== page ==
Your browser is out of date.
This site may not function properly in your current browser. Update Now

Chaw Se' Roundhouse (No. 1001 California Historical Marker)

Historic Site or District

California Historical Landmarks Program

Historical Landmarks are sites, buildings, features, or events that are of statewide significance and have anthropological, cultural, military, political, architectural, economic, scientific or technical, religious, experimental, or other value. Historical Landmarks are eligible for registration if they meet at least one of the following criteria:

1) Is the first, last, only, or most significant of its type in the state or within a large geographic region

2) Is associated with an individual or group having a profound influence on the history of California

3) Is a prototype of, or an outstanding example of, a period, style, architectural movement or construction or is one of the more notable works or the best surviving work in a region of a pioneer architect, designer or master builder.

California’s Landmark Program began in the late 1800s with the formation of the Landmarks Club and the California Historical Landmarks League. In 1931, the program became official when legislation charged the Department of Natural Resources—and later the California State Chamber of Commerce—with registering and marking buildings of historical interest or landmarks. The Chamber of Commerce then created a committee of prestigious historians, including DeWitt Hutchings and Lawrence Hill, to evaluate potential landmark sites.

In 1948, Governor Earl Warren created the California Historical Landmarks Advisory Committee to increase the integrity and credibility of the program. Finally, this committee was changed to the California Historical Resources Commission in 1974. Information about registered landmarks numbered 770 onward is kept in the California Register of Historical Resources authoritative guide. Landmarks numbered 669 and below were registered prior to establishing specific standards, and may be added to the California Register when criteria for evaluating the properties are adopted.

Share your experience. Please leave a comment below if you've visited this historical landmark.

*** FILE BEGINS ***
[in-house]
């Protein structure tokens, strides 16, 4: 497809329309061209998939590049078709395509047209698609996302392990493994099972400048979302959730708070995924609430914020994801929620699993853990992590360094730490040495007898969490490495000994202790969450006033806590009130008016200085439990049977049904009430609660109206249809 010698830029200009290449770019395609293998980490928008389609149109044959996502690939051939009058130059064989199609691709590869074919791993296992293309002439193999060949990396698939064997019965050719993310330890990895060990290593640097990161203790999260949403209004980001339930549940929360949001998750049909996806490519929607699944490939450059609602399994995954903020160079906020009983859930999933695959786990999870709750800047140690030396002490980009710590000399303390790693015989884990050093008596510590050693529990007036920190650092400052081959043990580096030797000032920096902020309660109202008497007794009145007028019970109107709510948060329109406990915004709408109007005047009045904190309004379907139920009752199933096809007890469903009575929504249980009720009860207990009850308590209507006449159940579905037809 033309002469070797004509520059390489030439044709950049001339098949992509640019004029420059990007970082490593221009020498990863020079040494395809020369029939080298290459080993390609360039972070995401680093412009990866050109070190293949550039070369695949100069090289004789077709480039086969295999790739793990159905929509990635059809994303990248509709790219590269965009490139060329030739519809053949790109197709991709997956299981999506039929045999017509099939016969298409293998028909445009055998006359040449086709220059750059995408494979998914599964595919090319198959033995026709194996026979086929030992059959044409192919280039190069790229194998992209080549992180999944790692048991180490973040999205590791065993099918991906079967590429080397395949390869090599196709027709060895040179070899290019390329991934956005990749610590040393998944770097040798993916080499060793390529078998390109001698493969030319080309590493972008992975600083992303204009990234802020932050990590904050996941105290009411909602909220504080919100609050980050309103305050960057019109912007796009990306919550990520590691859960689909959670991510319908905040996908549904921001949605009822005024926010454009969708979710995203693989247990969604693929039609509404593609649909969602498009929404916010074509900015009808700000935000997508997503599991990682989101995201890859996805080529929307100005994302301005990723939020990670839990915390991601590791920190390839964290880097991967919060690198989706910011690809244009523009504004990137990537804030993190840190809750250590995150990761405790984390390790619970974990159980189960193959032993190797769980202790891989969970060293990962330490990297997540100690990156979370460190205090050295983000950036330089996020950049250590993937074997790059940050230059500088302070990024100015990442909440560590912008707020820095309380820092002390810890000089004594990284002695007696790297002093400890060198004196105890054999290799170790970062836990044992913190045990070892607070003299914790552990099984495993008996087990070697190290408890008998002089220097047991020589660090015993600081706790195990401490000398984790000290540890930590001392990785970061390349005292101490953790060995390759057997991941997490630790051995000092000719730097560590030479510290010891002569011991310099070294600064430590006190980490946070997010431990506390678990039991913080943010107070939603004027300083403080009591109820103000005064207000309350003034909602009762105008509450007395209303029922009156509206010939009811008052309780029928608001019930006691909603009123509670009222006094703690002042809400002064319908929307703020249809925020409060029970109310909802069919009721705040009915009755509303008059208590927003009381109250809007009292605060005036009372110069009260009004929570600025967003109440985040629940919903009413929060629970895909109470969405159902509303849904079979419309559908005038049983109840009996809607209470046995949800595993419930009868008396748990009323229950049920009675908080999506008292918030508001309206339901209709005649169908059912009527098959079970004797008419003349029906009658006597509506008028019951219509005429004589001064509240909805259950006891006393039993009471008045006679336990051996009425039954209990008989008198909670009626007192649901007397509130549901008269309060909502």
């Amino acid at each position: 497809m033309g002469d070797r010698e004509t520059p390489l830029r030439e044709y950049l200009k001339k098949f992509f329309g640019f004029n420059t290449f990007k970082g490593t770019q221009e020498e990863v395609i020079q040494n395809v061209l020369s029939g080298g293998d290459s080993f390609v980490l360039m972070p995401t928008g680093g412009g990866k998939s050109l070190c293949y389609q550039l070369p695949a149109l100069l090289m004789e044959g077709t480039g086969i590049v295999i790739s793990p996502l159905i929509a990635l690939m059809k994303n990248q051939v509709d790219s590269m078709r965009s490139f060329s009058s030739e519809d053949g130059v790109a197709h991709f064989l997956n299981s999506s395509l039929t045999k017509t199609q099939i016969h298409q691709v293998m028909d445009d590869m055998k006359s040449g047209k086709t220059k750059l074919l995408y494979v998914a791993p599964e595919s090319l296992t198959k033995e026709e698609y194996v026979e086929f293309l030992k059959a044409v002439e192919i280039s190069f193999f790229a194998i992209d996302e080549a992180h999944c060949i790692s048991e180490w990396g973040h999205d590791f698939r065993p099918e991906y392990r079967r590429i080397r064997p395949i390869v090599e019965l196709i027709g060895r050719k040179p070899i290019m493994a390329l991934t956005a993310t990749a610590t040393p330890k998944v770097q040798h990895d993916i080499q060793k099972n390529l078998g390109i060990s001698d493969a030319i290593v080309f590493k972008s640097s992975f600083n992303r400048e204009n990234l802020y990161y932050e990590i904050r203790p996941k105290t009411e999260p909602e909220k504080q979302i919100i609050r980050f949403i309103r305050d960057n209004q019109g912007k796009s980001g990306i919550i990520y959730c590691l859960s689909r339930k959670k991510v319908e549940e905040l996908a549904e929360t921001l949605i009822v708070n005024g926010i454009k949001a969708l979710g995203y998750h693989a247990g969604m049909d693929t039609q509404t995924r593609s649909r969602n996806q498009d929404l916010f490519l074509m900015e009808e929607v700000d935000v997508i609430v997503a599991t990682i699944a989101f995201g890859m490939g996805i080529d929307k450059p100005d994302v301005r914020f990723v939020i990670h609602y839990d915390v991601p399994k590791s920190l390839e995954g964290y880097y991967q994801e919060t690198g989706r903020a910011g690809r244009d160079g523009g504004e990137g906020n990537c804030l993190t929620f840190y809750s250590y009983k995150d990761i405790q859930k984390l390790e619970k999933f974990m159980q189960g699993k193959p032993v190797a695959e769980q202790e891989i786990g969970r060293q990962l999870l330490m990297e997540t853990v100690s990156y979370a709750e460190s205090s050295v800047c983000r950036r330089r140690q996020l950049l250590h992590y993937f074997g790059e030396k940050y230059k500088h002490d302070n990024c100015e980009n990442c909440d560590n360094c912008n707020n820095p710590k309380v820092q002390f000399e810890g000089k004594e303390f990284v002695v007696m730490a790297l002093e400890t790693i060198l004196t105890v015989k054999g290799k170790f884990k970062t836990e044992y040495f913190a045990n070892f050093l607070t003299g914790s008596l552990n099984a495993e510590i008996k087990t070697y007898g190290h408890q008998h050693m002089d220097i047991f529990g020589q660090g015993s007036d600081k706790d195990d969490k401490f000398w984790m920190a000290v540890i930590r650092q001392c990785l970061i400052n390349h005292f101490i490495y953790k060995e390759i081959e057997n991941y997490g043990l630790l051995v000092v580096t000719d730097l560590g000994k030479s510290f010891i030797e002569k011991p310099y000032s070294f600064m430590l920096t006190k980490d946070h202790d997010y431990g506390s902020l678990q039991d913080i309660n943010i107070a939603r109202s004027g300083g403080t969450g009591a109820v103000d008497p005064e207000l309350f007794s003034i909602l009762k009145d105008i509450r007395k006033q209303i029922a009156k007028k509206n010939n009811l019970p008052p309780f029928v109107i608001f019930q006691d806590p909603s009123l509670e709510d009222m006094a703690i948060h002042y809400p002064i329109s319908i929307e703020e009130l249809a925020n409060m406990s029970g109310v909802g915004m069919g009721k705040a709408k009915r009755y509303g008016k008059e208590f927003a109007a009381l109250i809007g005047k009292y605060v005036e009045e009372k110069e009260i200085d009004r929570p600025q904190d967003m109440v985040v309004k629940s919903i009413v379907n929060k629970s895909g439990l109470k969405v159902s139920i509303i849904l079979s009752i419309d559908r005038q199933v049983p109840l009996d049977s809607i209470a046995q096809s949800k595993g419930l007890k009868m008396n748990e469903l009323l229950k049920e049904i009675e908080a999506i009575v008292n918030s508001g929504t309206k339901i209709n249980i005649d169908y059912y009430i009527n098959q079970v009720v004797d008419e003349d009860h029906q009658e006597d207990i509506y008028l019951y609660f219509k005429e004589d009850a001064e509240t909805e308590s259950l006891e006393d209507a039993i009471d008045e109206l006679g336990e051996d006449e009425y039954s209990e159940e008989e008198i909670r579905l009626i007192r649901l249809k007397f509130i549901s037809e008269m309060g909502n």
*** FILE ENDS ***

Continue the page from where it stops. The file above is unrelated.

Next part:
The Roundhouse in a Miwok village was the center of ceremonial and social life in a similar way as Western culture uses churches and places of worship. The Roundhouse at this site was constructed in 1974 as a way to continue on with the longstanding tradition of Native American celebration.

The door faces east to catch the spirit of the rising sun. Four large oaks are the focal point of this large and imposing structure measuring 60’ in diameter. The Roundhouse is constructed of cedar poles secured with grapevines and topped with cedar bark. The roof is supported by oak pillars. A fire pit sits in the center.

The Chaw Se’ site is thought to be one of two known sites in California that features both petroglyphs and grinding holes. Carvings of animal and human tracks, in addition to circles and wavy lines, are estimated to be two to three thousand years old.

Today the Roundhouse is used exclusively for the “Big Time” heritage celebration held every fall. This is a time when Native Americans share their heritage and allow the public access into the Roundhouse. Any other time of year, the Roundhouse is considered sacred space and public access is not permitted.

The Roundhouse historical landmark is located within Indian Grinding Rock State Historic Park that preserves 135 acres of meadows and Valley Oak lands. The highlight of the state park is the Indian grinding rock that contains nearly 1,200 mortar holes where acorns were ground in meal. The state park is reported to contain the largest collection of bedrock mortars in the United States.

Amador County

Amador County was one of the most productive of the “Mother Lode” counties. The mine shafts were reported to be among the deepest in the world. Mining continues in select areas today. The eastern slope of Amador County begins at Kirkwood’s historic stage stop. The relatively narrow county is aligned between the Mokelumne and Cosumnes rivers and roughly follows an important emigrant trail route. Gold rush camps and boom-towns abound in the history of the area. Amador County is also recognized for its dozens of vineyards and wineries.

Time Period Represented


Nearby Places